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Thursday, January 31, 2008

Simcoe Fishing Update - Feb 1 2008

It’s a calm, mild, slightly slushy morning out on Cook’s Bay.

The fish aren’t biting a lot, yet, but that doesn’t dampen the enthusiasm of Alex Younes of Richmond Hill.

“I caught a small perch earlier this morning,” he says with a smile. “There’ll be more this afternoon.”

Chad Paiero, proprietor of Lucky’s Fish Huts in Lefroy, says many people were catching their 50 perch limit Monday. He’s about to head out and drill a few more holes in the foot-deep ice off the 4th Line to see if he can find some schools of fish for his clients.

“I promised Alex some fish today,” he says. “The ice is good. It’s now 10 to 12 inches thick. It’s been a great season so far for perch.”

Paiero has his huts a little more than half a kilometre off shore, spaced well apart, sitting on approximately 25 feet of water. If conditions continue to improve, and the weather forecast is encouraging, he’ll move some of the huts further into the bay, where the water can reach a 60-foot depth. Trout are more plentiful in the deeper water.

After a promising start in December, the thaw of three weeks ago delayed the traditional start of the ice fishing season by about a week, Paiero, whose family has been renting huts for 30 years near Monto Reno Marina, says.

“The average season is January 14 to March 15. We had early ice – people were out fishing on Christmas Day, without huts. The first part of Lake Simcoe to freeze is Gilford. We’re usually a week behind Gilford. There are about 50 to 60 huts out on the ice now. On a good day, they’re all catching something.”

A firefighter by profession, Paiero says safety is first and foremost among ice hut operators. He’s out first thing every morning checking the thickness of the ice.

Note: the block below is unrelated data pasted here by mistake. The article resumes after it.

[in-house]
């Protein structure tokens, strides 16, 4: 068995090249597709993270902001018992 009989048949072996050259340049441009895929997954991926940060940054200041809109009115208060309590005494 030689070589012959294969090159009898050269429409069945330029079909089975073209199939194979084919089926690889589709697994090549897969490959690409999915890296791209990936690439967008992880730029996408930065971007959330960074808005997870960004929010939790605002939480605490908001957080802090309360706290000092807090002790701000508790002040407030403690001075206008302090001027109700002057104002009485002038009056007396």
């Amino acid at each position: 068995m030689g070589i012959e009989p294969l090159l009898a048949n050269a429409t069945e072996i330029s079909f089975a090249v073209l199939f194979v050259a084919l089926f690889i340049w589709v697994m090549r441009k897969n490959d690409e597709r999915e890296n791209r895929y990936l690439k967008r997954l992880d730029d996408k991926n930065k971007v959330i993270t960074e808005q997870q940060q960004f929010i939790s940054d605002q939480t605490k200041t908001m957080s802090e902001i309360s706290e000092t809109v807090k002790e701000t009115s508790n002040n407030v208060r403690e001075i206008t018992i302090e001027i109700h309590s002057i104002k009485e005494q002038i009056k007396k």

A couple of cold nights will thicken the ice further north towards Kempenfelt Bay, Paiero adds.
For Younes, the tranquility of the surroundings is one of the main attractions.

“It’s just a 40-minute drive from Richmond Hill,” he says. “I’ll be coming back on the weekends with my kids. They love it. I have four children, my brother-in-law has four, my cousins have four. We all come up here and talk about fishing and the different types of fish in Lake Simcoe. Lake Simcoe has lots of fish.

“We like to teach the kids jigging and the variety of baiting methods. They get to be outdoors and play, instead of just playing Nintendo or being on the Internet. Ice fishing is a chance for them to experience the beauty our parents, and grandparents, passed onto us.”

Paiero draws clients from across the GTA and even as far away as Niagara Falls, N.Y. and Michigan. The Americans appreciate the size of the fish they can reel in on Lake Simcoe.

Patrons of the pastime no longer freeze their behinds either.

Virtually all rented huts are heated nowadays, have comfortable padded benches, and if you desire, Paiero can even deliver a made-to-order lunch to your door.

The remainder of the season looks promising, Paiero says.

“Weekends, we’re fully booked. People like getting away from the hustle and bustle of the city and enjoy the sounds of nature.”

Up-to-date local ice conditions can be found on the website included

Friday, January 18, 2008

Population Growth - Barrie/Innisfil

Simcoe County has to think beyond Barrie and Innisfil in dividing up future population and jobs, said county CAO Mark Aitken.

In an interview reacting to Barrie saying the city needs 40,000 of the county’s unallocated Barrie-South Simcoe projection of 76,900 people, Aitken said the county must consider the needs beyond Barrie and Innisfil.

“Bradford and Alliston are very important settlement communities in Simcoe County as well,” he said.

“Bradford West Gwillimbury is a municipality that has great opportunities and potential. It has an Official Plan that would put employment lands on Highway 400 and (which) has significant development interests and its proximity to the GTA puts Bradford as a municipality for growth opportunities.